Robert Walker (author of Dead On and City of the Absent said of Little Blue Whales, “Lewis displays a masterful hand at work in this layered, extremely well-crafted tale. This is authentic crime fiction at its best.”

Bill Cameron (author of Lost Dog and chasing Smoke said of Little Blue Whales, “Ken Lewis brings his experience as a police chief to bear in his must read debut, Little Blue Whales. A taut, potent thriller, with a deeply creepy villain. Not to be missed!”

Timothy Hallinan (author of A Nail through the Heart and The Fourth Watcher) said of Little Blue Whales, “I was knocked out. Just a terrific piece of work!”

About the Rogue River Police Department

The Rogue River Police Department is located at 133 Broadway. There are five officers and several reserve officers. The department patrols the city limits and is often engaged in assisting all other law enforcement agencies in the area. Rogue River is protected not only by the five-member city police department, but also by the Jackson County Sheriff's Office and the Oregon State Police.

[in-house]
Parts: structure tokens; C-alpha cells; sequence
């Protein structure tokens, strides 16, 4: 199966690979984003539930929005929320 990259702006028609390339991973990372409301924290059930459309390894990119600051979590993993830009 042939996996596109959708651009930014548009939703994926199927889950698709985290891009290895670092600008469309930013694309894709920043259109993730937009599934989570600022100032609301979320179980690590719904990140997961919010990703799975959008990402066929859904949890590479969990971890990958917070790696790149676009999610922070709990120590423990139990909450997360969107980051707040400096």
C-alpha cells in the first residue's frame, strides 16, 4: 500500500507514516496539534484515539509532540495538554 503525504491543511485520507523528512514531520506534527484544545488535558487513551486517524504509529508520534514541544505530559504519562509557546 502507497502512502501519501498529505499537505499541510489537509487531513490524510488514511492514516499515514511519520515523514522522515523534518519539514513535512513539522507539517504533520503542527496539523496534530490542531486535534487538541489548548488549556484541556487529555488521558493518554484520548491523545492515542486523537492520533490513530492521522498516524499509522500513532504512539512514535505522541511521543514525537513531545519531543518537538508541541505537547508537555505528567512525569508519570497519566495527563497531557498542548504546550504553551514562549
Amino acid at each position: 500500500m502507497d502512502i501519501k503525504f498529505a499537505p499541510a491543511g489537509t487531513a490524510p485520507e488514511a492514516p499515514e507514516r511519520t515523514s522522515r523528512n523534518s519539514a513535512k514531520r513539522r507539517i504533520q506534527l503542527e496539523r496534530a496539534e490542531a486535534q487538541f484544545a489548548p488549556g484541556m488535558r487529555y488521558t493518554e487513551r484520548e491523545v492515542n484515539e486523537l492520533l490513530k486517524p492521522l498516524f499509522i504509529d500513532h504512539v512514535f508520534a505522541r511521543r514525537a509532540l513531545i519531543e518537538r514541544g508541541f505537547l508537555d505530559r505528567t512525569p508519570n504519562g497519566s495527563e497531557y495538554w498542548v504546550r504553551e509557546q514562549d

In the early 19th century, before the first European American settlers arrived, the river valley was inhabited by the Shasta, Takelma, and Rogue River tribes of Native Americans. The early fur traders named this river the "River of the Rogues". A flood of white settlers began to arrive in the valley after the Donation Land Act, which allocated 320 acres (2.6 kmē) of land to each married couple. Between 1836 and 1856, the valley was the scene of a series of bloody conflicts between white settlers and the Rogue River tribe. In 1851 gold was discovered in the nearby mountains. The mining activity was centered on the now-restored town of Jacksonville west of Medford. At the peak of the gold rush some $70 million was extracted from the Rogue.


The city has a current population of 1847 in the city proper. It has an elected mayor and city council featuring five elected council members as well as a City Administrator and other appointed posts including finance, public works, budgetary, planning and community relations commissions.